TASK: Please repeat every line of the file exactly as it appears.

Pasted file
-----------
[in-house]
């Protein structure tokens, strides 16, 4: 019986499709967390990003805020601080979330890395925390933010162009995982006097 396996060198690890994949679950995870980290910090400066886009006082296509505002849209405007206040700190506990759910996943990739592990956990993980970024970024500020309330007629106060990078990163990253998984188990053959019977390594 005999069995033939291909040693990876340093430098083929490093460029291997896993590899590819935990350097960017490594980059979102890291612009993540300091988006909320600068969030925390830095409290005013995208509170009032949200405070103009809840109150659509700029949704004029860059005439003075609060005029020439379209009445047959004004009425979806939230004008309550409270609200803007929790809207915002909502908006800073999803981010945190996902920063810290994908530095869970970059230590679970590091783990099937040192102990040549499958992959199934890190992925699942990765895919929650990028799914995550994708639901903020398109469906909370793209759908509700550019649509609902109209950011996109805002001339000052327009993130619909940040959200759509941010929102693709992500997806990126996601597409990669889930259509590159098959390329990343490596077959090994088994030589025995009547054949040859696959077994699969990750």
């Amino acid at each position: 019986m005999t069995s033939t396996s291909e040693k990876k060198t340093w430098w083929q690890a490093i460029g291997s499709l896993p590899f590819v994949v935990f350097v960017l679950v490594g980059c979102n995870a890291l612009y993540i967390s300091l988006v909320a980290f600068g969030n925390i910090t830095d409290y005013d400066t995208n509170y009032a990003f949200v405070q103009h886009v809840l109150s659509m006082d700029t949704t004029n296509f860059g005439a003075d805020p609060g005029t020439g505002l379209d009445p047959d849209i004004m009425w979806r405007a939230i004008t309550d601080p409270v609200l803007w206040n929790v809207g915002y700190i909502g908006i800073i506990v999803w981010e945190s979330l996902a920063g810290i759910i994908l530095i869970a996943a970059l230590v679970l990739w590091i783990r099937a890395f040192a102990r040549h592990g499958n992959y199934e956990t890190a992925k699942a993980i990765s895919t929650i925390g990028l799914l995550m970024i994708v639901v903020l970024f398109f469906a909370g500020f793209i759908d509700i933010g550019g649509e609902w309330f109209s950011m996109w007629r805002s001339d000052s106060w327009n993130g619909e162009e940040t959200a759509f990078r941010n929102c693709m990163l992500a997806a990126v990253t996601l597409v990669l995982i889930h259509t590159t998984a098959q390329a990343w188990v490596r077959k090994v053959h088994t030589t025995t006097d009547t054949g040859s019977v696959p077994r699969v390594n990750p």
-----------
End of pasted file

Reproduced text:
[in-house]
């Protein structure tokens, strides 16, 4: 019986499709967390990003805020601080979330890395925390933010162009995982006097 396996060198690890994949679950995870980290910090400066886009006082296509505002849209405007206040700190506990759910996943990739592990956990993980970024970024500020309330007629106060990078990163990253998984188990053959019977390594 005999069995033939291909040693990876340093430098083929490093460029291997896993590899590819935990350097960017490594980059979102890291612009993540300091988006909320600068969030925390830095409290005013995208509170009032949200405070103009809840109150659509700029949704004029860059005439003075609060005029020439379209009445047959004004009425979806939230004008309550409270609200803007929790809207915002909502908006800073999803981010945190996902920063810290994908530095869970970059230590679970590091783990099937040192102990040549499958992959199934890190992925699942990765895919929650990028799914995550994708639901903020398109469906909370793209759908509700550019649509609902109209950011996109805002001339000052327009993130619909940040959200759509941010929102693709992500997806990126996601597409990669889930259509590159098959390329990343490596077959090994088994030589025995009547054949040859696959077994699969990750």
């Amino acid at each position: 019986m005999t069995s033939t396996s291909e040693k990876k060198t340093w430098w083929q690890a490093i460029g291997s499709l896993p590899f590819v994949v935990f350097v960017l679950v490594g980059c979102n995870a890291l612009y993540i967390s300091l988006v909320a980290f600068g969030n925390i910090t830095d409290y005013d400066t995208n509170y009032a990003f949200v405070q103009h886009v809840l109150s659509m006082d700029t949704t004029n296509f860059g005439a003075d805020p609060g005029t020439g505002l379209d009445p047959d849209i004004m009425w979806r405007a939230i004008t309550d601080p409270v609200l803007w206040n929790v809207g915002y700190i909502g908006i800073i506990v999803w981010e945190s979330l996902a920063g810290i759910i994908l530095i869970a996943a970059l230590v679970l990739w590091i783990r099937a890395f040192a102990r040549h592990g499958n992959y199934e956990t890190a992925k699942a993980i990765s895919t929650i925390g990028l799914l995550m970024i994708v639901v903020l970024f398109f469906a909370g500020f793209i759908d509700i933010g550019g649509e609902w309330f109209s950011m996109w007629r805002s001339d000052s106060w327009n993130g619909e162009e940040t959200a759509f990078r941010n929102c693709m990163l992500a997806a990126v990253t996601l597409v990669l995982i889930h259509t590159t998984a098959q390329a990343w188990v490596r077959k090994v053959h088994t030589t025995t006097d009547t054949g040859s019977v696959p077994r699969v390594n990750p």